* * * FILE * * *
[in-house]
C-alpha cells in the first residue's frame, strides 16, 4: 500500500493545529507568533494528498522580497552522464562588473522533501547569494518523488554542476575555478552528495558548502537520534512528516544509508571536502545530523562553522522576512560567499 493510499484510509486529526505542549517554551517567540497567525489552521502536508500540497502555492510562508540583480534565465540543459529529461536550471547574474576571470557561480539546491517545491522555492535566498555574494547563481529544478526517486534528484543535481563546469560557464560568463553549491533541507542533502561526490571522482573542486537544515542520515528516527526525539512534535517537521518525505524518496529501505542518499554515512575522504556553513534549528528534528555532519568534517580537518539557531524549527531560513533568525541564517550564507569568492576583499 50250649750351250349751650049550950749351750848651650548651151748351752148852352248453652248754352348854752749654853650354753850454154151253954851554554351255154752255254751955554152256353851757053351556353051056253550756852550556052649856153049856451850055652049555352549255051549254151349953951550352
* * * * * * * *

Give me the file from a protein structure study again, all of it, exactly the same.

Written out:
[in-house]
C-alpha cells in the first residue's frame, strides 16, 4: 500500500493545529507568533494528498522580497552522464562588473522533501547569494518523488554542476575555478552528495558548502537520534512528516544509508571536502545530523562553522522576512560567499 493510499484510509486529526505542549517554551517567540497567525489552521502536508500540497502555492510562508540583480534565465540543459529529461536550471547574474576571470557561480539546491517545491522555492535566498555574494547563481529544478526517486534528484543535481563546469560557464560568463553549491533541507542533502561526490571522482573542486537544515542520515528516527526525539512534535517537521518525505524518496529501505542518499554515512575522504556553513534549528528534528555532519568534517580537518539557531524549527531560513533568525541564517550564507569568492576583499 50250649750351250349751650049550950749351750848651650548651151748351752148852352248453652248754352348854752749654853650354753850454154151253954851554554351255154752255254751955554152256353851757053351556353051056253550756852550556052649856153049856451850055652049555352549255051549254151349953951550352